Instead, Cantor said the House will move forward on legislative initiatives in October in which there is some agreement between the two ends of Pennsylvania Avenue: making permanent the 3 percent withholding provision for government contractors included in Obama's jobs bill; passage of three long-stalled trade pacts with Colombia, Panama, and South Korea; further repeal of regulations restricting business; and a bill coming out of the Financial Services Committee that will increase small business owners' access to capital. [National Journal, 10/3/11, emphasis original]
And Reid Does Not Oppose Bill, But Opposed McConnell Forcing A Vote On It Without Amendments
L.A. Times: "McConnell Tries To Force Reid's Hand On Obama Jobs Bill." An October 4 Los Angeles Times article titled, "McConnell tries to force Reid's hand on Obama jobs bill" stated:
As the president in Texas urged Congress to vote on his jobs bill, Senate Minority Leader Mitch McConnell threw the Senate a curveball on Tuesday by trying to do just that.
"I agree with the president, I think he's entitled to a vote on his jobs bill," the Republican leader said on the Senate floor as he tried to force an immediate vote on the American Jobs Act by attaching it to unrelated legislation.
Senate Majority Leader Harry Reid refused.
McConnell's move was a bit of Senate theater intended to draw attention to Democrats' division over President Obama's bill and Reid's refusal to take it up "right away," as the president has urged at rally after rally for weeks.
Democratic leaders have acknowledged they don't yet have the votes to pass the bill, and Reid said Tuesday that he expected the Senate to amend it in order to win Democratic support. Some Senate Democrats have concerns with the way the president proposed to pay for his package, Reid acknowledged Tuesday, adding that his caucus was working on a new set of funding proposals. Reid promised a vote before the Senate recess at the end of the month. [Los Angeles Times, 10/4/11]
Politico: Reid Said "The Only Objection That Senate Democrats Have Are The Various Proposals To Pay For Provisions" In The Bill. An October 4 Politico article said that McConnell "went for a little procedural trickery" by "proposing the bill as an amendment to the China currency bill that the Senate is considering." The article went on to say, "The only objection that Senate Democrats have are the various proposals to pay for provisions in Obama's jobs package, Reid said." From the article:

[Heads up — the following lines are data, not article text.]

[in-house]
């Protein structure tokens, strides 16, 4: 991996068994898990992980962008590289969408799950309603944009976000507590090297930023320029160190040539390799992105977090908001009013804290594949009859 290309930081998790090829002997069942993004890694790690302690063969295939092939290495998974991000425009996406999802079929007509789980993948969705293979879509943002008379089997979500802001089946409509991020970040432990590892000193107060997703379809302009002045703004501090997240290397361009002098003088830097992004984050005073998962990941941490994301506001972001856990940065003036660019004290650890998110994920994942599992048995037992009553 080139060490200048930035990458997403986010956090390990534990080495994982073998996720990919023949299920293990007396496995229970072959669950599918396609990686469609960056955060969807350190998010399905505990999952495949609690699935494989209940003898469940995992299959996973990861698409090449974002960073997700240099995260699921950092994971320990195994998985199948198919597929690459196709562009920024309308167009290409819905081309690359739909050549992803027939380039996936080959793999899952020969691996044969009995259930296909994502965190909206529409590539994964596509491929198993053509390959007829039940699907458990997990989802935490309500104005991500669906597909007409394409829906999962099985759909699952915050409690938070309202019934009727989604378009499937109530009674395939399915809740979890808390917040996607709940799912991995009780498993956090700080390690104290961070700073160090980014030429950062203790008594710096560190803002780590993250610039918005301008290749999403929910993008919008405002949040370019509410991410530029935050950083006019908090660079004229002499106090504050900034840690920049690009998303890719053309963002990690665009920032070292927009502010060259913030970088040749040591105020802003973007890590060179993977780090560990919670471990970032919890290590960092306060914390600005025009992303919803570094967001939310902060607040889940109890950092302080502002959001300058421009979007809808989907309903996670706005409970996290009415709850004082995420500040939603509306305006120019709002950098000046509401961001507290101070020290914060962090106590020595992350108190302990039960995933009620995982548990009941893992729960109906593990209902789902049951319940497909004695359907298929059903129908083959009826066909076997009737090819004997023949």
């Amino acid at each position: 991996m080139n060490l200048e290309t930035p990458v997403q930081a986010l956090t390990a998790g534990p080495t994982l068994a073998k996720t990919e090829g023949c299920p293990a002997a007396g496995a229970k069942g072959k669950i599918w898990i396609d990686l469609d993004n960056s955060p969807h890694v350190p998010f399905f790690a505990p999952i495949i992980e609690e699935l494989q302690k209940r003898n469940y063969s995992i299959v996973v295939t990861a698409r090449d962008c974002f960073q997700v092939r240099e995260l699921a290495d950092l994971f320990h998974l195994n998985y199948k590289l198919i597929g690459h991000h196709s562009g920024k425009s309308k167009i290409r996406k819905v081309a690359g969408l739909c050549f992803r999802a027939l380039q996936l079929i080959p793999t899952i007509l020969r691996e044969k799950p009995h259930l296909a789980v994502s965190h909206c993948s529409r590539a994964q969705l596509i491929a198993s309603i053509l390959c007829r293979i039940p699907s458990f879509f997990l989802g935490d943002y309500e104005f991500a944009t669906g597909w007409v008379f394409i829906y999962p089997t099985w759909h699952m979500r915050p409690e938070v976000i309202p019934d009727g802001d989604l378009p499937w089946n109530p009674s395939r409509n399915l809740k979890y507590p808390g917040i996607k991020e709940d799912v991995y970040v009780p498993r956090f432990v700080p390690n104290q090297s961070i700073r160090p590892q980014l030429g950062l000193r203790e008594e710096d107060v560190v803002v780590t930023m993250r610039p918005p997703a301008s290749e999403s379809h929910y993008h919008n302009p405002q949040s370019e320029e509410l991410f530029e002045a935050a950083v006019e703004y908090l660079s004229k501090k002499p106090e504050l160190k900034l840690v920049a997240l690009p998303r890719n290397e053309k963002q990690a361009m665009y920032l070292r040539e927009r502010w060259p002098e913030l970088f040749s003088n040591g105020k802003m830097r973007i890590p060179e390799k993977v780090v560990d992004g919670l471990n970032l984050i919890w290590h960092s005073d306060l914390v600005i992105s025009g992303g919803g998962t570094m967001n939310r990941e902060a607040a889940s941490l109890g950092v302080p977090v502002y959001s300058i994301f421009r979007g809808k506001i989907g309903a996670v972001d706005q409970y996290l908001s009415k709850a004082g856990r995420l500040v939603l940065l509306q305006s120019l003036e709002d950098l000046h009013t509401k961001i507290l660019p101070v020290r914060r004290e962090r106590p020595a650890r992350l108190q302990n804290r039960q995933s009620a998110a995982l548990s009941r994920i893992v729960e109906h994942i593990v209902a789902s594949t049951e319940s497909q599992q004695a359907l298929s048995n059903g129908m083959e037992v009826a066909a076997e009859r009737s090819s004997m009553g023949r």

President Barack Obama has traveled the country to rally support for his jobs legislation and prodded Congress to take up the bill immediately.
Senate Minority Leader Mitch McConnell's response? Sure.
The Kentucky Republican -- obviously opposed to the measure -- went for a little procedural trickery Tuesday, pushing for an immediate vote on Obama's $447 billion jobs package, insisting that every senator should go on the record on whether they support the president's bill.
"What the president has asked for is not parts of it, but the whole thing," McConnell told reporters Tuesday. "He's been critical of Congress for not giving him a vote. I think we should. I think he's entitled to know where the Senate stands on his proposal in its entirety."
McConnell tried to do just that later Tuesday afternoon by proposing the bill as an amendment to the China currency bill that the Senate is considering.
Senate Majority Leader Harry Reid -- who sets the floor schedule -- quickly objected. And then Reid tried to put the jobs legislation in the queue after the China bill on the Senate floor gets a vote. Then McConnell objected.
Reid criticized McConnell's move as political gamesmanship and renewed his vow to bring up Obama's jobs bill in the Senate later in October, as he did earlier this week.
The only objection that Senate Democrats have are the various proposals to pay for provisions in Obama's jobs package, Reid said. Though he didn't elaborate on those objections Tuesday, one example is repealing the oil and gas subsidies, which Sen. Mary Landrieu (D-La.) opposes. [Politico, 10/4/11]